Soil testing in the yards of fifty homes bordering the former Black Leaf Chemical site in Louisville’s Park Hill neighborhood has revealed levels of carcinogens in all of them. And nine of those homes had even higher levels of contamination.
The Environmental Protection Agency found toxic contamination at the 29-acre Black Leaf site in 2010, but scientists weren’t sure how far it had spread. Now, testing has revealed levels of heavy metals, pesticides and other toxic substances in 50 individual yards near the site. EPA On-Scene Coordinator Art Smith says all of the yards tested exceeded screening thresholds for at least one chemical.
“On the screening levels, it doesn’t mean that cleanup is necessary or that health risks are imminent. It just highlights potential chemicals that may need further investigation,” he said.
But nine of the homes tested had even higher levels of contamination, and exceeded a higher threshold the agency calls the Removal Management Level. These homes showed high levels of either lead or benzo(a)pyrene. In high levels, lead can cause intellectual development problems in children, and benzo(a)pyrene is a polycyclic aromatic hydrocarbon (PAH) and a probable human carcinogen.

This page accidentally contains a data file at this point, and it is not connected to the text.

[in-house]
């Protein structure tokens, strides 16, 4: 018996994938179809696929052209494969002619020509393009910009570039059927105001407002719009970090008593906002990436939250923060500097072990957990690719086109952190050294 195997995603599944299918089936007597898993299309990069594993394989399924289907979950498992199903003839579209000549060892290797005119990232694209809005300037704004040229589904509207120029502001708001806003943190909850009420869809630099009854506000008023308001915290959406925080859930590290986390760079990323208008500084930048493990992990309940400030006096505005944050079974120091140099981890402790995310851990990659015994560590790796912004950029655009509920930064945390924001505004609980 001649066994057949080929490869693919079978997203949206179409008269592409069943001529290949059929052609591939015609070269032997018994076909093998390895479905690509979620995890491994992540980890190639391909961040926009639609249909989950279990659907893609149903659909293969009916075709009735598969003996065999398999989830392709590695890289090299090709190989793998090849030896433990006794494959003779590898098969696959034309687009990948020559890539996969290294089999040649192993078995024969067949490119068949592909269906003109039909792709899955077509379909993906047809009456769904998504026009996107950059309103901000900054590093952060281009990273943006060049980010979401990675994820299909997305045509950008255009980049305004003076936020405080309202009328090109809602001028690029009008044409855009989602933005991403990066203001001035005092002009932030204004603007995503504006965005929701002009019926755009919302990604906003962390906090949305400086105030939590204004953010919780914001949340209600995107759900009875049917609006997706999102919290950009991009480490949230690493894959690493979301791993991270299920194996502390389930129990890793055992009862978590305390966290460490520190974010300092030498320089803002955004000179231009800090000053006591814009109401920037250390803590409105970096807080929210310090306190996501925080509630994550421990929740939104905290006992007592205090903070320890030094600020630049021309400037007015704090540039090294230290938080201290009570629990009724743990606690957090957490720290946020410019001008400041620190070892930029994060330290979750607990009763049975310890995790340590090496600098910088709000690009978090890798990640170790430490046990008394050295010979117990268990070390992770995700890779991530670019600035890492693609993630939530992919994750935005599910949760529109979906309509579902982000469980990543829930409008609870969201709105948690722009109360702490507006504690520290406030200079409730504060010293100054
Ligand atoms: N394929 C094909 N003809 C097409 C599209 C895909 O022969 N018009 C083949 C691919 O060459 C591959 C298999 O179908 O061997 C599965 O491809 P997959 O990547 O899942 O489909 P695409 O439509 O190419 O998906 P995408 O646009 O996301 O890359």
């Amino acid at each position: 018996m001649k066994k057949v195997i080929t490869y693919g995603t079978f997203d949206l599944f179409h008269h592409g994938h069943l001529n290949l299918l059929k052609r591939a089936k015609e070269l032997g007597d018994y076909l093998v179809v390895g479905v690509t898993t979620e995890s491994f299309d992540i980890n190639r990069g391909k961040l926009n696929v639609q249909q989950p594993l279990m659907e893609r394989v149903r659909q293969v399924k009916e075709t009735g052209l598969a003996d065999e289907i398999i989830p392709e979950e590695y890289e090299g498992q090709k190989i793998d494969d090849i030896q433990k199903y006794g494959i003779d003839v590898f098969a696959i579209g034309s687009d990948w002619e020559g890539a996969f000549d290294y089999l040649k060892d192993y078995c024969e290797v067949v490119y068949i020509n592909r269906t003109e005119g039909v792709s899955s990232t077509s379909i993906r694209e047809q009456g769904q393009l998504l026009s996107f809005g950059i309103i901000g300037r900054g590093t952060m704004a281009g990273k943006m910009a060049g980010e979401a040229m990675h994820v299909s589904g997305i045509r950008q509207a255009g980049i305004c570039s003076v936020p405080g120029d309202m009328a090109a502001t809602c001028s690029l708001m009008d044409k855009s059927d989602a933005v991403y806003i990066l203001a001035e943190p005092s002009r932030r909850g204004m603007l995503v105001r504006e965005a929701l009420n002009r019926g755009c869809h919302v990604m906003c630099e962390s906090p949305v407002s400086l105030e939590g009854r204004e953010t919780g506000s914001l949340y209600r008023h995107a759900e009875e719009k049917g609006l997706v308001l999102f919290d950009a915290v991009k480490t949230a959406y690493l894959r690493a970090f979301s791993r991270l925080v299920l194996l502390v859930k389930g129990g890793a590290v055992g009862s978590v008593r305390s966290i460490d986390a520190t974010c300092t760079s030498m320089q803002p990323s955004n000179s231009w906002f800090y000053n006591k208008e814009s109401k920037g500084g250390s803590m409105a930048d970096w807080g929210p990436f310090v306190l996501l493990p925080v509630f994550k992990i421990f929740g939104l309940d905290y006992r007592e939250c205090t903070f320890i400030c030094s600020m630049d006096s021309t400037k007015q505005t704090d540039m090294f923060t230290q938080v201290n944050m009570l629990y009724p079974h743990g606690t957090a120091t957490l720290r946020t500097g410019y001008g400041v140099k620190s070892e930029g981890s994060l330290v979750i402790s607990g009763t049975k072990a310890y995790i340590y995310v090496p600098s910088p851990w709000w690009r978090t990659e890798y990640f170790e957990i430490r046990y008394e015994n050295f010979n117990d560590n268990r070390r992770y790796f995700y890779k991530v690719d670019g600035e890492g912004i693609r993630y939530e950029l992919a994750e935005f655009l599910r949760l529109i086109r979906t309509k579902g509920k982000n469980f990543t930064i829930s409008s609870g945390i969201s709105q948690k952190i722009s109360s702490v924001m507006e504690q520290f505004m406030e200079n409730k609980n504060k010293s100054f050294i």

Smith says it’s too soon to say if the levels are dangerous for the homeowners or how–or whether–the EPA will remediate the areas.
“The exact plans for the cleanup have not been developed,” he said. “EPA is still negotiating with potentially responsible parties, and until the outcome of those negotiations have been reached, it would be premature to speculate on the actual cleanup plans and schedule for that.”
But the nine homes that exceeded the Removal Management Levels will likely be a higher priority. Smith says the agency will likely plan a meeting with homeowners soon, but he’s waiting until the agency has more information about the options available.